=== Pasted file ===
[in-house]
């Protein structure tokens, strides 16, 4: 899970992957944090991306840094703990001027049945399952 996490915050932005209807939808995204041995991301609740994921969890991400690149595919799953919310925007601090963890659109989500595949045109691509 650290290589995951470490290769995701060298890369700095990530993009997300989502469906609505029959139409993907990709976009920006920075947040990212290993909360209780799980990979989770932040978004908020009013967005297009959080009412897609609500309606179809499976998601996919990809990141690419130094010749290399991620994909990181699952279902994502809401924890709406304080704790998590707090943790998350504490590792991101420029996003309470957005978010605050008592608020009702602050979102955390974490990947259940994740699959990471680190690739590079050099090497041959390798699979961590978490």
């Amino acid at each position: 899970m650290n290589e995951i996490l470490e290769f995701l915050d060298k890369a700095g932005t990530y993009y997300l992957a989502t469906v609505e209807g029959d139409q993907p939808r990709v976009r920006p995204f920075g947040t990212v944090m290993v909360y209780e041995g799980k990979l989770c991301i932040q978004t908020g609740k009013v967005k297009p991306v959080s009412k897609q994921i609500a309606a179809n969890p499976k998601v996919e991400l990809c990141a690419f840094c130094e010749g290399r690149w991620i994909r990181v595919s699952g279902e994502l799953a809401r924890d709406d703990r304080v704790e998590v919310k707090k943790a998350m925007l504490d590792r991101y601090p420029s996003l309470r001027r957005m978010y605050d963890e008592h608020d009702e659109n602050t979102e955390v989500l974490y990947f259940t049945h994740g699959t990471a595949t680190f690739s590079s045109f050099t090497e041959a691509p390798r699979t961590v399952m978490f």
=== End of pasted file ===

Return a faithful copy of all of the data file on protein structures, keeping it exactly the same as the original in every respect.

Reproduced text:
[in-house]
């Protein structure tokens, strides 16, 4: 899970992957944090991306840094703990001027049945399952 996490915050932005209807939808995204041995991301609740994921969890991400690149595919799953919310925007601090963890659109989500595949045109691509 650290290589995951470490290769995701060298890369700095990530993009997300989502469906609505029959139409993907990709976009920006920075947040990212290993909360209780799980990979989770932040978004908020009013967005297009959080009412897609609500309606179809499976998601996919990809990141690419130094010749290399991620994909990181699952279902994502809401924890709406304080704790998590707090943790998350504490590792991101420029996003309470957005978010605050008592608020009702602050979102955390974490990947259940994740699959990471680190690739590079050099090497041959390798699979961590978490």
């Amino acid at each position: 899970m650290n290589e995951i996490l470490e290769f995701l915050d060298k890369a700095g932005t990530y993009y997300l992957a989502t469906v609505e209807g029959d139409q993907p939808r990709v976009r920006p995204f920075g947040t990212v944090m290993v909360y209780e041995g799980k990979l989770c991301i932040q978004t908020g609740k009013v967005k297009p991306v959080s009412k897609q994921i609500a309606a179809n969890p499976k998601v996919e991400l990809c990141a690419f840094c130094e010749g290399r690149w991620i994909r990181v595919s699952g279902e994502l799953a809401r924890d709406d703990r304080v704790e998590v919310k707090k943790a998350m925007l504490d590792r991101y601090p420029s996003l309470r001027r957005m978010y605050d963890e008592h608020d009702e659109n602050t979102e955390v989500l974490y990947f259940t049945h994740g699959t990471a595949t680190f690739s590079s045109f050099t090497e041959a691509p390798r699979t961590v399952m978490f």